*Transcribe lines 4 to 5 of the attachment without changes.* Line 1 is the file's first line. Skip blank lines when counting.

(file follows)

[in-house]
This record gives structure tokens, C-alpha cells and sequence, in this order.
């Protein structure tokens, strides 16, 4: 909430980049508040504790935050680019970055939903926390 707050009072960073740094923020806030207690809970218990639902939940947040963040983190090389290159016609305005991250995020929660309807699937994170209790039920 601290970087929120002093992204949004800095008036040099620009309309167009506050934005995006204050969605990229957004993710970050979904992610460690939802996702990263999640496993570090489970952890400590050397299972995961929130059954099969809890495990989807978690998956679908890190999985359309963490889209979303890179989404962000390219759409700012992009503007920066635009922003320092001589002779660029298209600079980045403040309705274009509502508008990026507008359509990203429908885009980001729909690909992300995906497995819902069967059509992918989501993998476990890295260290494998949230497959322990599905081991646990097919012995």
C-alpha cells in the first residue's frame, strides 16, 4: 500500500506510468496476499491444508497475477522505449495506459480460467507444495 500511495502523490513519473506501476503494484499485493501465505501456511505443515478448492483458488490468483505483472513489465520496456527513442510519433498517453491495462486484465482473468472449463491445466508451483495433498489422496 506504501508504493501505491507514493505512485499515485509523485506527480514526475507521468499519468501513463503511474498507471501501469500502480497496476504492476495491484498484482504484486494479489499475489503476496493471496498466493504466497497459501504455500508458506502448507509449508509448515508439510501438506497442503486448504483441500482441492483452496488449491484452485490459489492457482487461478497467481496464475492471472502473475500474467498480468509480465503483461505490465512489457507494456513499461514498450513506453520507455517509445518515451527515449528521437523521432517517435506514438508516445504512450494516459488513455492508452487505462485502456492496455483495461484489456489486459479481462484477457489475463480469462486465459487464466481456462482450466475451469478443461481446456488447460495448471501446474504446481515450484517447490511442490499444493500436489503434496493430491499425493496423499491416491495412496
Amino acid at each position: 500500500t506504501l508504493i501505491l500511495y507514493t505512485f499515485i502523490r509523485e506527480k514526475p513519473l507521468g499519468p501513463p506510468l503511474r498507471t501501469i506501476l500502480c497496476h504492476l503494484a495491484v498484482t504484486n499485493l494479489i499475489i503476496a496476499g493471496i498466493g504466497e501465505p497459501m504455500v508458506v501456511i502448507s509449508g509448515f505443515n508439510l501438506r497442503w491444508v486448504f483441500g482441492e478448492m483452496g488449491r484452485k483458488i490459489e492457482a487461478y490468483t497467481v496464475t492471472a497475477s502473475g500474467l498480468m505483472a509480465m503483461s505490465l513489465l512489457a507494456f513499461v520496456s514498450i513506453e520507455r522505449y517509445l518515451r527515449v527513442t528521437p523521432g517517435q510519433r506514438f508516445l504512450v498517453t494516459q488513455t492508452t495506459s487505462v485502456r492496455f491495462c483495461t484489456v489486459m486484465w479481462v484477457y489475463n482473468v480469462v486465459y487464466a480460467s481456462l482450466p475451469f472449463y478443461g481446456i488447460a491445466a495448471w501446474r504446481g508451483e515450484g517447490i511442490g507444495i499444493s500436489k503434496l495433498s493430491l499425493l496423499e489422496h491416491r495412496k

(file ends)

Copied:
C-alpha cells in the first residue's frame, strides 16, 4: 500500500506510468496476499491444508497475477522505449495506459480460467507444495 500511495502523490513519473506501476503494484499485493501465505501456511505443515478448492483458488490468483505483472513489465520496456527513442510519433498517453491495462486484465482473468472449463491445466508451483495433498489422496 506504501508504493501505491507514493505512485499515485509523485506527480514526475507521468499519468501513463503511474498507471501501469500502480497496476504492476495491484498484482504484486494479489499475489503476496493471496498466493504466497497459501504455500508458506502448507509449508509448515508439510501438506497442503486448504483441500482441492483452496488449491484452485490459489492457482487461478497467481496464475492471472502473475500474467498480468509480465503483461505490465512489457507494456513499461514498450513506453520507455517509445518515451527515449528521437523521432517517435506514438508516445504512450494516459488513455492508452487505462485502456492496455483495461484489456489486459479481462484477457489475463480469462486465459487464466481456462482450466475451469478443461481446456488447460495448471501446474504446481515450484517447490511442490499444493500436489503434496493430491499425493496423499491416491495412496
Amino acid at each position: 500500500t506504501l508504493i501505491l500511495y507514493t505512485f499515485i502523490r509523485e506527480k514526475p513519473l507521468g499519468p501513463p506510468l503511474r498507471t501501469i506501476l500502480c497496476h504492476l503494484a495491484v498484482t504484486n499485493l494479489i499475489i503476496a496476499g493471496i498466493g504466497e501465505p497459501m504455500v508458506v501456511i502448507s509449508g509448515f505443515n508439510l501438506r497442503w491444508v486448504f483441500g482441492e478448492m483452496g488449491r484452485k483458488i490459489e492457482a487461478y490468483t497467481v496464475t492471472a497475477s502473475g500474467l498480468m505483472a509480465m503483461s505490465l513489465l512489457a507494456f513499461v520496456s514498450i513506453e520507455r522505449y517509445l518515451r527515449v527513442t528521437p523521432g517517435q510519433r506514438f508516445l504512450v498517453t494516459q488513455t492508452t495506459s487505462v485502456r492496455f491495462c483495461t484489456v489486459m486484465w479481462v484477457y489475463n482473468v480469462v486465459y487464466a480460467s481456462l482450466p475451469f472449463y478443461g481446456i488447460a491445466a495448471w501446474r504446481g508451483e515450484g517447490i511442490g507444495i499444493s500436489k503434496l495433498s493430491l499425493l496423499e489422496h491416491r495412496k